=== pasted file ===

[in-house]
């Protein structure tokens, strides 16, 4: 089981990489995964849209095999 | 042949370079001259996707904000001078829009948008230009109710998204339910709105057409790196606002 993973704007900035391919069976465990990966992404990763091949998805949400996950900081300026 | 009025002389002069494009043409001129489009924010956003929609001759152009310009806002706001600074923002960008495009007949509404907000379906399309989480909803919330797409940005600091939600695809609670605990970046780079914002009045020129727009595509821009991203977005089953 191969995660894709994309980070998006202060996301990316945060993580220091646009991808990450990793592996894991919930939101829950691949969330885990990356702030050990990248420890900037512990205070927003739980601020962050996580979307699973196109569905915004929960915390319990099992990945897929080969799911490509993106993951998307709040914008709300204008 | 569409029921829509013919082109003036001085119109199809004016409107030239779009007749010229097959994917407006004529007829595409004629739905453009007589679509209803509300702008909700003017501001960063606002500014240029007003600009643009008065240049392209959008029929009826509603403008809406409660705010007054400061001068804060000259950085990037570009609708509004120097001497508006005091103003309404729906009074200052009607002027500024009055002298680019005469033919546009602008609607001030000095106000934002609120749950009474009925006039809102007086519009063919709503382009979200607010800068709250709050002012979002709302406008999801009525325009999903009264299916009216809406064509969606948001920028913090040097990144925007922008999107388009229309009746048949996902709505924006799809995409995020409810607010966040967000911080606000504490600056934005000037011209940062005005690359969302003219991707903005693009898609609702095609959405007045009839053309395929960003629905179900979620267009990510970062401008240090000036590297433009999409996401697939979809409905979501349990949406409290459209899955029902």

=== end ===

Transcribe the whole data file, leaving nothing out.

[in-house]
């Protein structure tokens, strides 16, 4: 089981990489995964849209095999 | 042949370079001259996707904000001078829009948008230009109710998204339910709105057409790196606002 993973704007900035391919069976465990990966992404990763091949998805949400996950900081300026 | 009025002389002069494009043409001129489009924010956003929609001759152009310009806002706001600074923002960008495009007949509404907000379906399309989480909803919330797409940005600091939600695809609670605990970046780079914002009045020129727009595509821009991203977005089953 191969995660894709994309980070998006202060996301990316945060993580220091646009991808990450990793592996894991919930939101829950691949969330885990990356702030050990990248420890900037512990205070927003739980601020962050996580979307699973196109569905915004929960915390319990099992990945897929080969799911490509993106993951998307709040914008709300204008 | 569409029921829509013919082109003036001085119109199809004016409107030239779009007749010229097959994917407006004529007829595409004629739905453009007589679509209803509300702008909700003017501001960063606002500014240029007003600009643009008065240049392209959008029929009826509603403008809406409660705010007054400061001068804060000259950085990037570009609708509004120097001497508006005091103003309404729906009074200052009607002027500024009055002298680019005469033919546009602008609607001030000095106000934002609120749950009474009925006039809102007086519009063919709503382009979200607010800068709250709050002012979002709302406008999801009525325009999903009264299916009216809406064509969606948001920028913090040097990144925007922008999107388009229309009746048949996902709505924006799809995409995020409810607010966040967000911080606000504490600056934005000037011209940062005005690359969302003219991707903005693009898609609702095609959405007045009839053309395929960003629905179900979620267009990510970062401008240090000036590297433009999409996401697939979809409905979501349990949406409290459209899955029902």